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A Catch Up with Warren "Wazza" McSkimming



By Aiden McLaughlin - Republished from Outright #54


When Warren McSkimming retired, his former Otago captain Craig Cumming said that the man known as Wazza “represented everything which was good in cricket.” It’s a widely held feeling about someone who always put the team first during his career.


“People ask me about culture a lot. It’s a word that gets thrown around. I think the biggest thing about culture is when you look at somebody, whether it’s in a work environment or a team environment and you’ve got to want them to do well,” says McSkimming.


A self-described ‘domestic battler’, McSkimming was born and raised in the Central Otago town of Oturehua. He has overwhelmingly positive memories of growing up on the family farm, a love of the rural lifestyle that he still holds and has encouraged in his two daughters, Ava, 12 and Mila, 10.


McSkimming, now 44, represented Otago with distinction for 13 seasons before retiring in 2012 after 69 first-class matches. An impressive right-arm fast-medium bowler, he took 240 wickets at 24.37, as well as another 117 wickets in 96 one-day games and 19 wickets in 25 T20 appearances. He also scored 1705 runs at first-class level, including one century.


“It was a phenomenal 12 years of my life. It was an absolute privilege. I had the opportunity for a trial and got picked for Otago when I was 19. Back then it was pretty amateur, we didn’t train a lot, maybe a couple of hours, three days a week,” says McSkimming.


“Then these contracts came in where they were offering $12,000 or $13,000, which was great for a 19 or 20-year-old. Then I got picked for the New Zealand Cricket Academy at Lincoln. My intake was Brendon McCullum, Nathan McCullum, Jamie How. That was great, although I ended up getting a stress fracture with the amount of indoor bowling you had to do. That was the start of my back problems,” he says.


Other injuries, alongside those back problems, came along far too often in McSkimming’s career and one sticks out more than the rest.


“I broke my jaw in a T20 game against Northern Districts in 2006. I was bowling to Joseph Yovich at the death and he hit the ball back and it hit me flush on the jaw and I broke my jaw in eight places. It was rough. The week before that I got called up to go to India for the ICC Champions League. Shane Bond had got injured and I had to fly to Wellington to get visa stuff sorted. Then I was told to hold off travelling but Sir Richard Hadlee said that I was going to be picked for the upcoming home ODI series against Sri Lanka about three weeks later. I thought, this is my chance, but then the next week I got hit in the face and I was out for pretty much a whole year,” he says.


When retirement started to rear its head, it became clear that the family farm on which he

was raised wasn’t big enough to support him and other family members so his Dad suggested he went off and done something else for a while. As a result, he started applying for jobs in the rural sector, becoming an area sales manager for Tru-Test, a company providing farmers with animal identification products, animal health delivery systems and identification products.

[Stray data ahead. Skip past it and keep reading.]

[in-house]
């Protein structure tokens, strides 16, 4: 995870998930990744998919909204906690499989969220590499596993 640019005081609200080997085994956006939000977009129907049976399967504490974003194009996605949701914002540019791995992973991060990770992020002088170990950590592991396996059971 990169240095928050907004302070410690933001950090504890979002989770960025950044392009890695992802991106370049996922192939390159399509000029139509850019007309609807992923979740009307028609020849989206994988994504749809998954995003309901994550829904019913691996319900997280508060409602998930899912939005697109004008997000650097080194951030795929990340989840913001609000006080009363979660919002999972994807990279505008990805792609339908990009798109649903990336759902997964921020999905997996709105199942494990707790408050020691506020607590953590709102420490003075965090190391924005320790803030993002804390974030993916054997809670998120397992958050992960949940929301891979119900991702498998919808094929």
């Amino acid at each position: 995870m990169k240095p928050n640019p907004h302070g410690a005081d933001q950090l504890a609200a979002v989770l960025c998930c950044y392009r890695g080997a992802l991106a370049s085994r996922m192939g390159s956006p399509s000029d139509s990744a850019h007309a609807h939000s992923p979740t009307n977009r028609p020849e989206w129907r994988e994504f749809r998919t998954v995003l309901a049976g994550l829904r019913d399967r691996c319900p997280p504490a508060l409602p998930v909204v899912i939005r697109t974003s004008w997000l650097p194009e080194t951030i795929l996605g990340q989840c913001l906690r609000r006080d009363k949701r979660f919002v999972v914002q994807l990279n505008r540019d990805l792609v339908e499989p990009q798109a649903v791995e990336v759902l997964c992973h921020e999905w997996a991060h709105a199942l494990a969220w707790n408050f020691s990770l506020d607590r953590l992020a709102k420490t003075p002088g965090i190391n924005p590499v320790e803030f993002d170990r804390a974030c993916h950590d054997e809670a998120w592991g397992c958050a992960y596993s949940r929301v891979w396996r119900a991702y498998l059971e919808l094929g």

He officially retired soon afterwards, in December 2012. His wife Jodie had given birth to Mila just six weeks earlier. With Ava about to turn two just a month later, it was a busy time, but he was able to add something else which brought him back to his roots, running guided hunting trips on the weekends.


“Whenever we had overseas players playing cricket for Otago, I used to love taking them up to the farm to show them that rural experience,” McSkimming says.


“I was obviously very proud of where I was from and what my parents had created. We’d take them on farm tours and do various things like shooting guns and fishing. I guess because of my passion for showing people a good time, I’d love to be a hunting guide or run some sort of hunting business. When I started my job at Tru-Test I would do it at the weekends or take the odd days leave. Then Covid hit and I cancelled the hunters I had booked in for that season and I was out,” he says.


McSkimming is currently the New Zealand-Australia sales manager for fencing equipment supplier Stockade. He was appointed just as Covid hit, meaning Zoom calls initially became his new reality, rather than getting around to meet people.


“My job’s awesome, I love my job. I get a real mixture of dealing with people, some reps, the key accounts. It’s still rural and it’s really good,” he says.


McSkimming suffered another serious injury a few years ago, this time off the cricket field, but using his inimitable sense of humour, he still manages to raise a smile when he talks about it and see the positive side.


“On my bowling hand, the middle digit, I chopped half of that off a couple of years ago splitting some wood. Just as a bit of a joke, if people ask me now if I ever played for New Zealand, I say I wasn’t lucky enough to, but that I did pretty well with only half a finger on my bowling hand and I hold it up” he says.


“I was very lucky I didn’t take three fingers or half my hand off, because then you’re in real trouble aren’t you.”

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